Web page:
The PRIEST Study Method

The PRIEST study uses patient data from the early phases of a respiratory infection pandemic, such as COVID-19, to test how well existing triage methods predict serious complications. The study will also identify cases where the triage methods did not predict serious complications or recommended unnecessary hospital admission, and where possible modify triage methods or develop new triage methods that predict serious complications better than existing methods.

To do this, during a respiratory infection pandemic, we will be recording medical details in a standardised way from patients with suspected respiratory infection using a triage form. We will then use hospital records to follow these patients up to 30 days on to find out if they die or suffer a life-threatening complication.

We will evaluate triage methods used to determine whether a patient with suspected pandemic respiratory infection should be admitted to hospital or not, and whether they should be admitted to intensive or high dependency care. These may include the CURB-65 score, PMEWS, the swine flu hospital pathway, SMART-COP, the SwiFT score and any new methods developed before the next pandemic. We will also develop two new triage methods based upon (a) presenting clinical characteristics alone and (b) presenting clinical characteristics, electrocardiogram (ECG), chest X-ray and routine blood test results.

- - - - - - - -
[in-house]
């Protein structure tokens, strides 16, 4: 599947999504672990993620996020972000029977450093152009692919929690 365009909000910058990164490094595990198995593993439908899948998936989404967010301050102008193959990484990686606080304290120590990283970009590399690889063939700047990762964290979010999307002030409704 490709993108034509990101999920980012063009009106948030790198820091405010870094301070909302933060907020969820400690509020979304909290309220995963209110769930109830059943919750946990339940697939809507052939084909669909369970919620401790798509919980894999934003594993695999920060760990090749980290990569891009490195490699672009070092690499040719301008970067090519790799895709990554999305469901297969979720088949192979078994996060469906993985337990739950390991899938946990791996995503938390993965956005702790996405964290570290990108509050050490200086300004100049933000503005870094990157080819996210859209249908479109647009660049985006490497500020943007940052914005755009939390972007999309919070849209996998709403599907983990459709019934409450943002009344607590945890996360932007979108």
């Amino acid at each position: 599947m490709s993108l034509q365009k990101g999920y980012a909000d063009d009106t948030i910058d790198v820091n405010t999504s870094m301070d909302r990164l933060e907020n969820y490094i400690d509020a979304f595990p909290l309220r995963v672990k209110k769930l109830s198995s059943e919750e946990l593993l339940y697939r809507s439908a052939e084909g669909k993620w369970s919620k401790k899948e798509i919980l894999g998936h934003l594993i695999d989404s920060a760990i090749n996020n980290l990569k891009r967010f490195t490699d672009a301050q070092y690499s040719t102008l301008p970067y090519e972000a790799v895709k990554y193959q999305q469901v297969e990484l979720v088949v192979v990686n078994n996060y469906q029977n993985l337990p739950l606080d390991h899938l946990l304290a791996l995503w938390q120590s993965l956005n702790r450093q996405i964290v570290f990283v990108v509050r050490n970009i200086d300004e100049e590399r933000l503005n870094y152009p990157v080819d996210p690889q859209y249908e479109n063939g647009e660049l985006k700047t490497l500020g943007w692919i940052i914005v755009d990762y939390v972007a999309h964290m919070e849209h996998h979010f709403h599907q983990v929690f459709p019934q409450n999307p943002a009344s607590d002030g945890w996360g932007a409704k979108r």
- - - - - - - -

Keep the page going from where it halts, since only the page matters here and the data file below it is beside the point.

The results of this study can be used in the following stages of the pandemic, to produce a guideline or rule to help decide which patients would benefit from being admitted to hospital. The findings can also help doctors and nurses identify which individual patients may go on to develop serious complications. We may also be able to identify which patient characteristics are associated with a higher risk of serious complications, such as age or underlying health conditions. For example, in the 2009 influenza pandemic, it was found that pregnant patients, and those suffering from obesity, were at higher risk of developing complications.